Six Impossible Things

A Blog About Fiction and Reading

The Kite Runner

KiteThe Kite Runner by Khaled Hosseini

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It’s not like me to read award-winning books, unless they’re YA fiction of some kind.  But my wife read this book and told me that I had to read it.  That was enough of an incentive for me.

By now, I think everyone knows about this book, one way or another.  Either you heard about it after its release, or you heard about “them” making a movie out of it, or you heard the controversy surrounding the release of the movie.  One way or the other, I’m guessing that this is old news for much of you.  But if you’ve heard about the book, and relegated it to the periphery of your interest, then start thinking about it again, because this is a good book to read.

The last book I read that had this feel to it was The Book Thief by Marcus Zuzak.  Both books have a very tragic feel, but it’s very much a foregone conclusion as you start the book that these will be tragic stories: One is set in Nazi-occupied Germany; the other is set in Afghanistan.  You don’t have to be a history or political science major to get the implications of those settings.  Despite the inherent tragedy of the stories, though, each is a hopeful analysis of human nature.  Sometimes we just have to make it through some of our darkest moments to make it to that grace.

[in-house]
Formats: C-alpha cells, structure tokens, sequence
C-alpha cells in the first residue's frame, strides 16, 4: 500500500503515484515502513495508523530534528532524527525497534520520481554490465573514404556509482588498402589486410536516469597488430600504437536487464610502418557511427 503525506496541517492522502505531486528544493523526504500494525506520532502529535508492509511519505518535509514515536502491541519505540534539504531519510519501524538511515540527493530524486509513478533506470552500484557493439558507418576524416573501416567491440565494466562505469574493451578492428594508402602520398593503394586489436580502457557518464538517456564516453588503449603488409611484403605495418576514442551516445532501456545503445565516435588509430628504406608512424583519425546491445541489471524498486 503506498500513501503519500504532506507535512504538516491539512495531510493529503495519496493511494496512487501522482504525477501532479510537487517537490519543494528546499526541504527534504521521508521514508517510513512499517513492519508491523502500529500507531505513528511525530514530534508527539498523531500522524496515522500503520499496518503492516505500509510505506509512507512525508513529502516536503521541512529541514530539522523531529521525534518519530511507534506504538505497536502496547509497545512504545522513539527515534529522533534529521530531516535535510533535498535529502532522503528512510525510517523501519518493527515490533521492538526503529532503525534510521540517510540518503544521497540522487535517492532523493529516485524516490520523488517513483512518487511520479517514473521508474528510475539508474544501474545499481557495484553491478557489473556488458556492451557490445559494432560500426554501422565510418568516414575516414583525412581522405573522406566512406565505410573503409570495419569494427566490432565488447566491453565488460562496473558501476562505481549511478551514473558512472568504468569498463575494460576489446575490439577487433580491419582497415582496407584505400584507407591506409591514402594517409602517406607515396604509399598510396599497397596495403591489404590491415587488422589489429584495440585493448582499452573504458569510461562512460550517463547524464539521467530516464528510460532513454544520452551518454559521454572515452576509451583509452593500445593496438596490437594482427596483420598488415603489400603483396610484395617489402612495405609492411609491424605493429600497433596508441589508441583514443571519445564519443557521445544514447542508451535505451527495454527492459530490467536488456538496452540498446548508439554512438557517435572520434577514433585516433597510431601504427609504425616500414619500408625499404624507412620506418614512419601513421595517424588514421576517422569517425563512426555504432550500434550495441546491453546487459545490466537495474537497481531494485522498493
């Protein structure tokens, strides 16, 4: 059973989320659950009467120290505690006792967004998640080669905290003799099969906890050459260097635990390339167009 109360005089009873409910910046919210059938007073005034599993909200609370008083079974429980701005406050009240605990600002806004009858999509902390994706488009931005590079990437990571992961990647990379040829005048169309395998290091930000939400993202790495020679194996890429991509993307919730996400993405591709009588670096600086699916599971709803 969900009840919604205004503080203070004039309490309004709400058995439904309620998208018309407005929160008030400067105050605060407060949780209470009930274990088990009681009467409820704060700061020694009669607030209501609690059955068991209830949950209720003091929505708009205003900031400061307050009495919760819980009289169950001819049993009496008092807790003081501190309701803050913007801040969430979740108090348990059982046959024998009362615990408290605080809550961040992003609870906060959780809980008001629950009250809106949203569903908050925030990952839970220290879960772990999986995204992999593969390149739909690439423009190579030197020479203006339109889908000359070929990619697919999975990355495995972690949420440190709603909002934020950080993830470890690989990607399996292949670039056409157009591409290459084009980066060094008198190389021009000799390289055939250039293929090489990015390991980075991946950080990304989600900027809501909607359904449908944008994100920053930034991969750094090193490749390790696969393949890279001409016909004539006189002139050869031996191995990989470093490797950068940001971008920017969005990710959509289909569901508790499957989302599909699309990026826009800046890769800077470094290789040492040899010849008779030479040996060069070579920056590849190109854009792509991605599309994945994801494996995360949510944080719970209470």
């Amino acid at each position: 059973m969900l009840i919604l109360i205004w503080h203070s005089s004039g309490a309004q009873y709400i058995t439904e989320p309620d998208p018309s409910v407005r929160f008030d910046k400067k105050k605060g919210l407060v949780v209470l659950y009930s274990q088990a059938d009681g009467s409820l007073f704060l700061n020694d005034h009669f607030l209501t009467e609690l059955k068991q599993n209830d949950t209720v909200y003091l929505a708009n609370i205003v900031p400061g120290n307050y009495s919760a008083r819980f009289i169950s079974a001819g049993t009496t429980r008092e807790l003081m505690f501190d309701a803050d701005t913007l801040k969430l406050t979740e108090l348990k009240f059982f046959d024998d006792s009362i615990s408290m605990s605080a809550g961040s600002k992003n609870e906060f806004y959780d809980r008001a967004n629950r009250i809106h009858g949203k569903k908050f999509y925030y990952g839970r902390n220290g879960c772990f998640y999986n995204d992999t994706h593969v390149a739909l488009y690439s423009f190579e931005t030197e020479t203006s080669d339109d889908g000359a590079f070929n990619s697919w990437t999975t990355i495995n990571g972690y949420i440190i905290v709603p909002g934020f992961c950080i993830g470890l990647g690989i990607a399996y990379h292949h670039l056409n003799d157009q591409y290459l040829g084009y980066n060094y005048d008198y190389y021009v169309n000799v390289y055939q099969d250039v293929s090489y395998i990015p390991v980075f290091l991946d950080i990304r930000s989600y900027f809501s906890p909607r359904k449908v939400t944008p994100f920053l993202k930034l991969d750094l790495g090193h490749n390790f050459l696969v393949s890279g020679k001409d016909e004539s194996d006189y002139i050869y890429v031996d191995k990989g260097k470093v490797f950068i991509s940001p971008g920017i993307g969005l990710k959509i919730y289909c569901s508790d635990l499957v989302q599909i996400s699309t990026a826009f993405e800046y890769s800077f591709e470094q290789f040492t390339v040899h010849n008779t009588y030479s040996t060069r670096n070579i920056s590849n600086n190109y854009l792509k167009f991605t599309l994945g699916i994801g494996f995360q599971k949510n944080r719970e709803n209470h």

One last aside, and then I’ll get to the story: A few years ago, I read a neat essay about the movie The Shawshank Redemption.  The author said that the movie was a great pick-me-up movie.  She anticipated the scoffing, and went into her “No, really!” mode.  The caveat was that you had to make it through the entire movie to reach the payoff of the pick-me-up.  And she’s right.  The Kite Runner is one of those kinds of books.

The Kite Runner is about loyalty, courage, and redemption.  It’s about suffering some of the worst things in the world, but only vicariously.  It’s about friendship, family, faith, and endurance.  It’s about the human condition.  It’s … well, it’s hard to really pin it down.  I expected a character-driven story when I started the book, and was surprised when it seemed to have a compelling plot.  But regardless of the story’s drive, it was a book that I couldn’t stop reading.  It haunted me with its imagery, and kept me thinking about the characters.  I played the “What will happen?” game when I was away from the book.  At first I liked the main character.  Then I hated him.  And then I liked him again.  It was a tough ride.

This is also a book with some brutal imagery.  This is a book set in Afghanistan, partly during the Taliban rule, so it comes with all the territory you would imagine from that setting.  This is what makes the book tragic, but as I mentioned above, the book wouldn’t have its redeeming, hopeful outlook without having to trudge its way through the tragedy.

If you’ve put off reading the book, do so no longer.  It’s definitely worth reading, despite what your usual reading proclivities may be.

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March 28, 2008 Posted by | Adult Fiction, Reviews | 6 Comments